While Pakistan and Iran have long fought militants in the Baloch region, the latest escalation comes amid regional hostilities in the Middle East. Notably, backed by Iran, Houthi rebels have also been attacking merchant ships and military vessels in the Red Sea. Iranian-backed forces in Iraq and Syria have also launched attacks at US military positions in the two countries.

Sunni-Shia sectarian conflict

According to the History channel, though the two main sects within Islam—Sunni and Shia—agree on most of the fundamental beliefs and practices of Islam, a bitter split between the two groups dates back “some 14 centuries”.

“The divide originated with a dispute over who should succeed Prophet Muhammad as leader of the Islamic faith he introduced.

“Today, about 85% of Muslims around the world are Sunni while 15% are Shia, according to an estimate by the Council on Foreign Relations. While Shia represent majority of the population in Iran, Iraq, Bahrain and Azerbaijan and a plurality in Lebanon, Sunnis are the majority in more than 40 other countries, from Morocco to Indonesia,” its website states.

Meanwhile, according to the World Factbook of the CIA, of the total 99.6% Muslim population in Iran, Shias are 90-95% and Sunnis 5-10%.

So far as Pakistan is concerned, its 96.5% Muslim population include 85-90% Sunnis and 10-15% Shias.

The website explains that “despite their differences, Sunni and Shia have lived alongside each other in relative peace for most of history. But starting in the late 20th century, the schism deepened, exploding into violence in many parts of the Middle East as extreme brands of Sunni and Shia Islam battled for both religious and political supremacy”.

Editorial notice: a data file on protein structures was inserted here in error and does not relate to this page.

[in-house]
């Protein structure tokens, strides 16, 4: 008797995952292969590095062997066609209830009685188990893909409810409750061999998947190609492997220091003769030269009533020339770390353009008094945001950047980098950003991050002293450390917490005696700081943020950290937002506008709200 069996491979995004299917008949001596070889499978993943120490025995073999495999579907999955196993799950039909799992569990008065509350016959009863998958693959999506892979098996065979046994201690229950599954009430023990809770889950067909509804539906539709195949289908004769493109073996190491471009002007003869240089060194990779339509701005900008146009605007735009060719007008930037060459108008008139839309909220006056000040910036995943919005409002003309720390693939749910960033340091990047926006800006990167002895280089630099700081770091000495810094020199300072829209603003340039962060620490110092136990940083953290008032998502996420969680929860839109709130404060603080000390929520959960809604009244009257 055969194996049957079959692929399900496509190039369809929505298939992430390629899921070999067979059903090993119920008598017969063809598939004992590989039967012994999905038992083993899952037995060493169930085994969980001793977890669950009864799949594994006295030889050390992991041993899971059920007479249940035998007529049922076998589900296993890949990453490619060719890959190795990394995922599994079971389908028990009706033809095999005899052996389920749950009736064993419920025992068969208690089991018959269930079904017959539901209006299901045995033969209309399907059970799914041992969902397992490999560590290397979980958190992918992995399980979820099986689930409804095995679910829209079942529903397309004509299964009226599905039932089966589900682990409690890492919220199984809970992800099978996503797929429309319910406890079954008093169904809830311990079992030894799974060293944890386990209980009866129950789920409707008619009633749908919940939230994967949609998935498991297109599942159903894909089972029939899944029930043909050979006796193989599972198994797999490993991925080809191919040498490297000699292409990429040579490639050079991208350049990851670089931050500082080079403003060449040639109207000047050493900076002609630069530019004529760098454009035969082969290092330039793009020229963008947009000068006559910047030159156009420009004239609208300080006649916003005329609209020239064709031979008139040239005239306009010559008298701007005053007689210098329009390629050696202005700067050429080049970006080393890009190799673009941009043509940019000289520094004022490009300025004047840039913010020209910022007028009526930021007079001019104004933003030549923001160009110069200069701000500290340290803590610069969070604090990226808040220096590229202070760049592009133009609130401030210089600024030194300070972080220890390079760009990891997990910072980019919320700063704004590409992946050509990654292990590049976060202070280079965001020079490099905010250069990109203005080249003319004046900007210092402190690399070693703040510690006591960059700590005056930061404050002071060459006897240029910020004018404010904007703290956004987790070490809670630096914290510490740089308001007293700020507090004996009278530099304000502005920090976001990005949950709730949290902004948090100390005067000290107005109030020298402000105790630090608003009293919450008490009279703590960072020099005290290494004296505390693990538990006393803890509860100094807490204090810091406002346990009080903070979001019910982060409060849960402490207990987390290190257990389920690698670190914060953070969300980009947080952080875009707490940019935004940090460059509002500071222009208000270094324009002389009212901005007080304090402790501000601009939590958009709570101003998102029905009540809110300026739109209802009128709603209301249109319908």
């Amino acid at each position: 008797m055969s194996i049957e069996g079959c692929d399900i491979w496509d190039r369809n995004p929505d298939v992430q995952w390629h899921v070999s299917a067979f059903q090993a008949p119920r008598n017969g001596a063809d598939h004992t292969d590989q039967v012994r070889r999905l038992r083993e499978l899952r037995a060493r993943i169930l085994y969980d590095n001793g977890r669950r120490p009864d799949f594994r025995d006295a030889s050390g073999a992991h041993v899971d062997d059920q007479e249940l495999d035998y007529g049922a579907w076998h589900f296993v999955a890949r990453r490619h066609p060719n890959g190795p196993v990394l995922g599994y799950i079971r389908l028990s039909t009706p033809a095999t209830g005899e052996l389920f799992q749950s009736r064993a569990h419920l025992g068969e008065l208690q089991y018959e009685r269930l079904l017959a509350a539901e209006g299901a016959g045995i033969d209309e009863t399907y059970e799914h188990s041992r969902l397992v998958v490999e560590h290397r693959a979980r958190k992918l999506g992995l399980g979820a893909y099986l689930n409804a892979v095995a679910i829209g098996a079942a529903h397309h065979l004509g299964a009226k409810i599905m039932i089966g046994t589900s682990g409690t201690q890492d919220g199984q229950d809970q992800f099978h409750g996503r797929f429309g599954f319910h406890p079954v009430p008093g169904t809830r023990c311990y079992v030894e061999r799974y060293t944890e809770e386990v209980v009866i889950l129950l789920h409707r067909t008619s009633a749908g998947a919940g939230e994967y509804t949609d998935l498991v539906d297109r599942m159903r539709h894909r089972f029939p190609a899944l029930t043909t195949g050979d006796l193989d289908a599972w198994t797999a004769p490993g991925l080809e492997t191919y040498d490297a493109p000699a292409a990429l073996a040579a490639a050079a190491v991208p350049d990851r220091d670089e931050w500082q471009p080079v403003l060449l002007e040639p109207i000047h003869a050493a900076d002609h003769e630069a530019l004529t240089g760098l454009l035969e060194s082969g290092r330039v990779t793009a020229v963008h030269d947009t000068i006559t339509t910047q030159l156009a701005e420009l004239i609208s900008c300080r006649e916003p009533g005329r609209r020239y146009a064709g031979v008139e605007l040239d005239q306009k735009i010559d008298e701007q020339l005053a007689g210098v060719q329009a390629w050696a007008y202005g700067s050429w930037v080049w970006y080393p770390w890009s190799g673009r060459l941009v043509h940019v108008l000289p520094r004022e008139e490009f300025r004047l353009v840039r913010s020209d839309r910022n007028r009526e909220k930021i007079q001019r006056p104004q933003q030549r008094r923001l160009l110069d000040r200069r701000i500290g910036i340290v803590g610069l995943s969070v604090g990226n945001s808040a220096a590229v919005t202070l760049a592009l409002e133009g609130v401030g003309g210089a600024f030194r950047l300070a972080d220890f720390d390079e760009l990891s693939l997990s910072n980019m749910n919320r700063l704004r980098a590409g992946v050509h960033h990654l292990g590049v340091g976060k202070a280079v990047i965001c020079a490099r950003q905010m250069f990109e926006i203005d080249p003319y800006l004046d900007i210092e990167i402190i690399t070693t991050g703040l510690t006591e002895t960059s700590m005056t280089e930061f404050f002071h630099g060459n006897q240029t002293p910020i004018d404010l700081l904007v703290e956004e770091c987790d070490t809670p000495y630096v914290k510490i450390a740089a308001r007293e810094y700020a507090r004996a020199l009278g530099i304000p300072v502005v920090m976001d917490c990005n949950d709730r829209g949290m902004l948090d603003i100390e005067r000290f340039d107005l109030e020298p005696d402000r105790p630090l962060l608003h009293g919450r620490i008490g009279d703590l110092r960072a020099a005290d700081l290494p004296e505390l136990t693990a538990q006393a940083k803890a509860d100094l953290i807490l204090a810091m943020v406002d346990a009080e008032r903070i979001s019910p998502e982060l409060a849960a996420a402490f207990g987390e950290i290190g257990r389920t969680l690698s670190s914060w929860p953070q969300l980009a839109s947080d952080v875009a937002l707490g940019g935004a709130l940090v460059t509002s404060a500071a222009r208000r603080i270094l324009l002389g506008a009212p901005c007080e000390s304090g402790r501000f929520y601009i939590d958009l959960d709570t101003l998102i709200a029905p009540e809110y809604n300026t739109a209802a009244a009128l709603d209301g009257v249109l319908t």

As per experts, the Sunni-Shia sectarian divide is one of the main reasons for the bitter relationship between Iran and Pakistan.

According to an article, ‘The Saudi-Iran Factor in Pakistan’s Sunni-Shia Conflict’ in the Middle East Institute, a think-tank, Pakistan has a predominantly Sunni population; however, it is also home to the second largest Shia population in the world.

“This puts Pakistan in a unique dilemma; that is, caught in a Saudi-Iran sectarian tug of war. The salient Sunni and Shia identity in Pakistan created during the 1980s to 1990s, as a result of the state’s exclusionary policies of Sunni-centric Islamisation, violence against Shias by Sunni sectarian militants, and state patronage given to such outfits and Iranian Revolution, are sensitive to geopolitics in the Middle East and Pakistan’s policy towards Saudi Arabia and Iran,” it says.

Iran-Pakistan issues

Experts say Iran and Pakistan share a “complicated history of bilateral relations”.

However, Iran’s “hot pursuit” against “anti-Iran Sunni militant group Jaish al-Adl for attacks on Iranian border security guards” and “Iranian connection with Shia groups and entities” became more pronounced since the “Syrian civil war”.

Meanwhile, geopolitics of the Middle East has also sharpened the sectarian ideologies between Sunnis and Shias in Pakistan, they add.

 

About The Author

The Tribune Web Desk brings you the latest news, analysis and insights from the region, India and around the world. Follow the Tribune Wed Desk for not just breaking news stories but wide-ranging coverage of events.